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From early menopause to fertility uncertainty, young women with cancer lack support

Hilary Boswell was diagnosed with breast cancer just days ahead of her 40th birthday.

“I was in some of the best shape of my life. My body had never been more fit or looked better.”

Her cancer diagnosis would quickly change that. A unilateral mastectomy — a surgery she didn’t necessarily want but felt pressured into by her surgeon — would leave the Calgary woman with one breast. Add that to the hair loss from chemotherapy and other side effects from cancer treatment and Boswell says it felt like she was staring back at a stranger in the mirror.

“I definitely was in love with myself before,” she told Global News. “I don’t think I will ever look at myself the same or ever love what I see, like I did before.”

It’s a familiar story for the thousands of young Canadian women diagnosed with cancer each year. Treatments vary depending on the type of cancer, and each person has a different journey, but every diagnosis shares common themes for young women — lives and careers put on hold, disfiguring and long-lasting side effects from treatment, and snap decisions that need to be made around family planning and fertility.

Global News spoke with several young female cancer survivors and women working in Canada’s cancer community to find out more about the unique challenges that these young women face, and how the medical industry and cancer community are slowly adapting to accommodate a younger cohort of cancer patients as cancer diagnoses continue to rise in that age group.

The pressure of family planning

One of the biggest issues young women face upon receiving a cancer diagnosis is uncertainty about their fertility, says Katie Jacobs, director of clinical programming at Gilda’s Club Toronto, a cancer organization that provides support and workshops for cancer patients and their families.

“Young women, especially in their teens and 20s, might not actually be thinking about family planning yet, and then, all of a sudden, they’re being asked to make decisions about their fertility quite quickly, when they receive a cancer diagnosis,” she told Global News.

Many cancers are treated with chemotherapy, which can shut down the ovaries on a short-term or long-term basis, sending otherwise fertile young women into peri- or full-blown menopause. Doctors often can’t predict if or when a woman’s period will return or if she’ll one day be able to conceive, meaning many are tasked with making decisions around family planning and fertility preservation in as little as 24 hours.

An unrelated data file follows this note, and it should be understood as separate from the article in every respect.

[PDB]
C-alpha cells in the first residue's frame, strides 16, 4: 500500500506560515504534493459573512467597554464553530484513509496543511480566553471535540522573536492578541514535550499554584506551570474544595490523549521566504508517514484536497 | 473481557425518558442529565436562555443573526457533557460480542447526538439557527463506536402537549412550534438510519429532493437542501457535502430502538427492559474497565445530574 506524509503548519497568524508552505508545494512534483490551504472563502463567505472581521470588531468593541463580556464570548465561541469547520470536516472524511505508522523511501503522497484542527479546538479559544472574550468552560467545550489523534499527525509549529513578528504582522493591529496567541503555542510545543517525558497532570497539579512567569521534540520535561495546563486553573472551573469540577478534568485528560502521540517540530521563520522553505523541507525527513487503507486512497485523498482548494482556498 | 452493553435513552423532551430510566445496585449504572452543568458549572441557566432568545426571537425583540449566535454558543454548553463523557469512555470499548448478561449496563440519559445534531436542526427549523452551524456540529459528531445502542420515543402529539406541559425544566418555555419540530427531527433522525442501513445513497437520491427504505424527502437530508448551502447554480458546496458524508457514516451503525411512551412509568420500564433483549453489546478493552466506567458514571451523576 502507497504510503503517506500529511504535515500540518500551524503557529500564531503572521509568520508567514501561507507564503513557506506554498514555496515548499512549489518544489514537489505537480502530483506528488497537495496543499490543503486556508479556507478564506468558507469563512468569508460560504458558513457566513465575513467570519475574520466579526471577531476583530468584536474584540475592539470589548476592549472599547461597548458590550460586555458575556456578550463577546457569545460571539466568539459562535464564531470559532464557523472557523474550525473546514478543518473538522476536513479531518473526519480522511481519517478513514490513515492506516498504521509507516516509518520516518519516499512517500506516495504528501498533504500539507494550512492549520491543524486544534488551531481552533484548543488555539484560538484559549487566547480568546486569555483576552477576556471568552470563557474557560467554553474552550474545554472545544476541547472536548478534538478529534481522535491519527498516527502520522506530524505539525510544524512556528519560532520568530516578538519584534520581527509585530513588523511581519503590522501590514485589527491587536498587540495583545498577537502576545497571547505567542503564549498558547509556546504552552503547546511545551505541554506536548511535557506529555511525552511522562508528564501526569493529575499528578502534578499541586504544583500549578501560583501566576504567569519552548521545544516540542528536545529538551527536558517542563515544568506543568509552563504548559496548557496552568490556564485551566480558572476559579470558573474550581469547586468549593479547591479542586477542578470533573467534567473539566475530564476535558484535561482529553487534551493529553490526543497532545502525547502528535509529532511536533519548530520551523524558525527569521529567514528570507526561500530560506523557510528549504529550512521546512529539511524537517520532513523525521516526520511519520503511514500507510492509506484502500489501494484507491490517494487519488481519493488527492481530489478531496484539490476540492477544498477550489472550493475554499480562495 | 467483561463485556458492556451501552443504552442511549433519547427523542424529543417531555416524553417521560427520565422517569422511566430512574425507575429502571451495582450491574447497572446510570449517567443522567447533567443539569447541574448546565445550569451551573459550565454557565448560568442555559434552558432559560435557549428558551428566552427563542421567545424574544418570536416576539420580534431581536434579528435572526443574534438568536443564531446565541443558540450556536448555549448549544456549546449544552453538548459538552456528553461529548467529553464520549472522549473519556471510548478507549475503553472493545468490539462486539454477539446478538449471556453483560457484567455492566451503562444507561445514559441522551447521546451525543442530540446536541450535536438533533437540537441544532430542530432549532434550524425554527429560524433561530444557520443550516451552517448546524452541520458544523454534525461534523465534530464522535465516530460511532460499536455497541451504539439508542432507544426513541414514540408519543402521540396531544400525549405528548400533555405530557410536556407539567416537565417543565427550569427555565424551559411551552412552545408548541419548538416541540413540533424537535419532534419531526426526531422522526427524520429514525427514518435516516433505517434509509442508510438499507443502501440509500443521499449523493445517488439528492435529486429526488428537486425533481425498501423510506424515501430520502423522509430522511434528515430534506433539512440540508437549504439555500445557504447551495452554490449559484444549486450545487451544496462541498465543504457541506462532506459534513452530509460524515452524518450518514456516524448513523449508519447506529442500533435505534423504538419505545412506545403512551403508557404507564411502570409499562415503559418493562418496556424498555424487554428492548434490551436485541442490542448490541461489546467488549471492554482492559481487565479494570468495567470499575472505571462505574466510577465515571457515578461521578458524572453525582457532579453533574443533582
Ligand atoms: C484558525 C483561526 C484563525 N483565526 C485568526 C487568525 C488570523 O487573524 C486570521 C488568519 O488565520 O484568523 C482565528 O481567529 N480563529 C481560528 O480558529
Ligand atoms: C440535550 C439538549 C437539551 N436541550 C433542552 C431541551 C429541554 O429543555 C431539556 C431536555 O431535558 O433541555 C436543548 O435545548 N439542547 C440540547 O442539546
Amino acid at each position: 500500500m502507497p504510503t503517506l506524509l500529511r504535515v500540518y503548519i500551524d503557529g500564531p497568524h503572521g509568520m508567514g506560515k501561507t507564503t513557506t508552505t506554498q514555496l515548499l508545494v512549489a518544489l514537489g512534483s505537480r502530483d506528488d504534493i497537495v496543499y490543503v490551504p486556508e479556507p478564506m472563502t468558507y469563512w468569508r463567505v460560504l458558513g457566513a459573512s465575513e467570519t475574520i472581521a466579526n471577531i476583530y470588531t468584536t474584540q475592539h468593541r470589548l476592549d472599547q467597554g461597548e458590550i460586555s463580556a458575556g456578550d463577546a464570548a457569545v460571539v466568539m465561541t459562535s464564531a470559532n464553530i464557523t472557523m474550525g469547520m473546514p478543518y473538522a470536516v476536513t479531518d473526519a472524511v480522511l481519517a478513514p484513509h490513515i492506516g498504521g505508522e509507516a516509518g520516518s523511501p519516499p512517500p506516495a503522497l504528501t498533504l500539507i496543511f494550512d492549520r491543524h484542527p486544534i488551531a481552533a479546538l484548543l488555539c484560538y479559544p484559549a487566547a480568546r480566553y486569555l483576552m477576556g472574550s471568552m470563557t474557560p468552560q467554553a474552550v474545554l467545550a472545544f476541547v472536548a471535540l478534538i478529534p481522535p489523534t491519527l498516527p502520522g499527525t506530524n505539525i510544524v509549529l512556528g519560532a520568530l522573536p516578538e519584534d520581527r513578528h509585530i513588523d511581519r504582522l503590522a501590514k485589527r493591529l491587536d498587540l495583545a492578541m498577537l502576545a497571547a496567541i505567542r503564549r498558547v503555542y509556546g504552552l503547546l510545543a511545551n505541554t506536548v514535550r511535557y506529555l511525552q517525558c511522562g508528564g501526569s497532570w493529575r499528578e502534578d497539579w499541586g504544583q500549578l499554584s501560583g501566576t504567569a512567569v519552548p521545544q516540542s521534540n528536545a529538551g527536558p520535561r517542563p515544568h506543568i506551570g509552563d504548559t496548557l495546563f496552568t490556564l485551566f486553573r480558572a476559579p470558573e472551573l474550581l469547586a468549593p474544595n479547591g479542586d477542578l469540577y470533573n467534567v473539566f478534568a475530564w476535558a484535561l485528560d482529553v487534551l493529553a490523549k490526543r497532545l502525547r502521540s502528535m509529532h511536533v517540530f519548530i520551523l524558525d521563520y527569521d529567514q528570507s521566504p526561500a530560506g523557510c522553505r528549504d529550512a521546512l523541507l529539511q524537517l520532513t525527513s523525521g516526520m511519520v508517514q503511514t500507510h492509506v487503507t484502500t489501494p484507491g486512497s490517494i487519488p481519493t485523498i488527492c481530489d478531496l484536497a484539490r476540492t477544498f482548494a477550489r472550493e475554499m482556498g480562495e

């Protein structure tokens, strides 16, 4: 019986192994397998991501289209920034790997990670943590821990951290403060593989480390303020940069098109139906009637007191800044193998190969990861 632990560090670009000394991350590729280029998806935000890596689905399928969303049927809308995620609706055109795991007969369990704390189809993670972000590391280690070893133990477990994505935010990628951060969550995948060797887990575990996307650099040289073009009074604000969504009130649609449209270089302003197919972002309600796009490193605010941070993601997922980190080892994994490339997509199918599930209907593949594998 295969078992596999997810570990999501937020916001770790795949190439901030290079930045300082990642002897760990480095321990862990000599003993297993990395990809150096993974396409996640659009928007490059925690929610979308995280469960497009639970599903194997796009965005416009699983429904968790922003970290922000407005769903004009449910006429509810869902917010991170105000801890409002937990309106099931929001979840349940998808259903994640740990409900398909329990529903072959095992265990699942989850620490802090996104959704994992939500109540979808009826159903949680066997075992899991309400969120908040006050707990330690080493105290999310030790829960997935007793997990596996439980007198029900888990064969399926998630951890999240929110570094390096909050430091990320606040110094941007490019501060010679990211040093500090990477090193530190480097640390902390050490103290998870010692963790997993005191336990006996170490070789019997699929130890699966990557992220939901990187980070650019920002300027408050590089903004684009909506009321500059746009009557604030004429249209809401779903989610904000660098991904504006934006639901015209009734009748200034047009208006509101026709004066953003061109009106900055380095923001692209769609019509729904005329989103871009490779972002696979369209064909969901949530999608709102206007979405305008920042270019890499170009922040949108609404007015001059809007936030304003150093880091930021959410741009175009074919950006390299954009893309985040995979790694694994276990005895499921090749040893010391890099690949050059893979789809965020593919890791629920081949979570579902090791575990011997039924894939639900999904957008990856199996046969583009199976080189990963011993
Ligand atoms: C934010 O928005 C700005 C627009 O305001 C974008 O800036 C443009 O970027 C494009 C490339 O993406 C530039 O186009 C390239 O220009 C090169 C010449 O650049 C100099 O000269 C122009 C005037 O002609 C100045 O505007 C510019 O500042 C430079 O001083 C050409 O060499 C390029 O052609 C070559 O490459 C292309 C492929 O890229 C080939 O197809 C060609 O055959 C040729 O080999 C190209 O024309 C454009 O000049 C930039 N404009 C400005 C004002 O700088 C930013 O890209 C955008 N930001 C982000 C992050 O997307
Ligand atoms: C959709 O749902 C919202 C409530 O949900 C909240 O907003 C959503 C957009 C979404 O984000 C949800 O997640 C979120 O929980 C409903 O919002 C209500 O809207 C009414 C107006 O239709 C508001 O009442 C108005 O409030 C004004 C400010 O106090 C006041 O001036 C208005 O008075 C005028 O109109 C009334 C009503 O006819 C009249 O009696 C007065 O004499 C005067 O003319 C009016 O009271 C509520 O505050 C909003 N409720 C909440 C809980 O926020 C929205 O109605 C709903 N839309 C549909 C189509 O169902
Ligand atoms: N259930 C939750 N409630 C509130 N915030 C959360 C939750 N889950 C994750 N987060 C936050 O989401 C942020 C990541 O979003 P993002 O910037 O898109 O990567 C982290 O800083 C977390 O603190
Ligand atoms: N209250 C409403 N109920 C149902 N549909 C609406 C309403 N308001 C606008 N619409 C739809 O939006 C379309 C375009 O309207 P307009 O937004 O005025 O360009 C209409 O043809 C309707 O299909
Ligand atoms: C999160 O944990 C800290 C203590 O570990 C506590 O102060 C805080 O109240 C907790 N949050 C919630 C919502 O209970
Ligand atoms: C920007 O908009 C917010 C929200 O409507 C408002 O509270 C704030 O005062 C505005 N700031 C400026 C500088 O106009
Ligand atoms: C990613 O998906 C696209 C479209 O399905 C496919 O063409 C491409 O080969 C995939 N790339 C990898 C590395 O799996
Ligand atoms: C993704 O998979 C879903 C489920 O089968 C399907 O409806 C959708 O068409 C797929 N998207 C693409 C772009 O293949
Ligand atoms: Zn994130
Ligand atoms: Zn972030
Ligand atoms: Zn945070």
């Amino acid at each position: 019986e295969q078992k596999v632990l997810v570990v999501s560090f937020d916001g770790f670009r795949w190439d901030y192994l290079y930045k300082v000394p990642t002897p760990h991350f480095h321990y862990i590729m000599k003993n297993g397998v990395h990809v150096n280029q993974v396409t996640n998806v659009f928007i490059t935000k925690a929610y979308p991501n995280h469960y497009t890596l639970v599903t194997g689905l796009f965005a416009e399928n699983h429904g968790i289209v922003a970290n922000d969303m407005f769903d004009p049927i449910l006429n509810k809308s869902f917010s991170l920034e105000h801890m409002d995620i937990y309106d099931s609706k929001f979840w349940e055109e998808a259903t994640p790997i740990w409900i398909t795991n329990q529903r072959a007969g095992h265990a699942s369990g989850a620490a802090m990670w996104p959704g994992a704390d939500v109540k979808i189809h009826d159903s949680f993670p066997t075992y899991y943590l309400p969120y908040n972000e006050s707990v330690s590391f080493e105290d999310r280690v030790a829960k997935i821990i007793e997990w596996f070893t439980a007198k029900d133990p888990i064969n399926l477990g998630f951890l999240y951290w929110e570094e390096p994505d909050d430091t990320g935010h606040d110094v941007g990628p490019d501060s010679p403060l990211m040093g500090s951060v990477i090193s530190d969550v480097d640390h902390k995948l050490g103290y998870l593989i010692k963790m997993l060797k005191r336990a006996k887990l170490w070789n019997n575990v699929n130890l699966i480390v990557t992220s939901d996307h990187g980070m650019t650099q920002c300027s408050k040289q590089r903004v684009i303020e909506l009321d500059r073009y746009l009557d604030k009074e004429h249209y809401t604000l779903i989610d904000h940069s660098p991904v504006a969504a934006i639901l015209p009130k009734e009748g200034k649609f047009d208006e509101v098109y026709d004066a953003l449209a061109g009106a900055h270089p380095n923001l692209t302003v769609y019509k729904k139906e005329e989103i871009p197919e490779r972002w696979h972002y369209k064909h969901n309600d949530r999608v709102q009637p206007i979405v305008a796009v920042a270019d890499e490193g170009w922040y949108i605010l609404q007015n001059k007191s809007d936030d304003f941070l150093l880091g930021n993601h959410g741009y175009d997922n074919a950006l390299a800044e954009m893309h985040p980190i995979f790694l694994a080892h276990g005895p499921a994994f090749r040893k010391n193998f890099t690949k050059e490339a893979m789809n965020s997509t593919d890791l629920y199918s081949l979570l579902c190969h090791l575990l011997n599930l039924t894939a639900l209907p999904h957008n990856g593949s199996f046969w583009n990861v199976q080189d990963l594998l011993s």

Time is of the essence for many young women, who are asked whether they want to undergo egg retrieval before they start chemotherapy, or undergo surgery or radiation that could affect their reproductive organs.

“When people are diagnosed with cancer, they’re immediately put into a system where everything moves really fast. So, once you get a diagnosis, you’re having to make decisions about your care in a really fast way and you’ve got to wrap your head around the treatment plan,” said Thomas. “But then you’re also tasked with wrapping your head around decisions about fertility and it can be really intense and stressful, especially when you’ve never considered it much before.”

Dr. Kimberley Cullen, a Toronto-based clinical and health psychologist who works with young women affected by cancer, agrees, noting the amount of information thrust on cancer patients when they first enter the medical system can be overwhelming and they’re often not in a headspace to make so many decisions so quickly.

“A lot of patients, as well as medical providers, will share reports — particularly when the diagnosis is first given the focus — on treatment and preserving (the patient’s) life. But what can happen is that there is so much information coming at women that the issues (of fertility and menopause) are not necessarily top of mind, not because they’re not important, but because there are other, more pressing issues.”

The issue of early menopause

When the initial diagnosis dust settles, Cullen says that fallout from treatment-induced menopause is another one of the most-cited stressors she hears about from her clients.

“The problem with menopause among female cancer patients, which is induced primarily through chemotherapy, is that it’s pretty instant and it’s pretty quick and it’s…at a time where it is normally not expected to happen,” she said.

Despite being put into forced menopause — a phenomenon that oncologists are well-aware can happen — Cullen says many of her patients report not being properly educated on the short- and long-term side effects.

“(There can be) a change of sexual libido and interest, and pain and vaginal dryness,” she said, as well as symptoms “like fatigue and hair-loss and changes to their skin, difficulties concentrating. And this is a very drastic change for women to cope with after already having gone through cancer treatment.”

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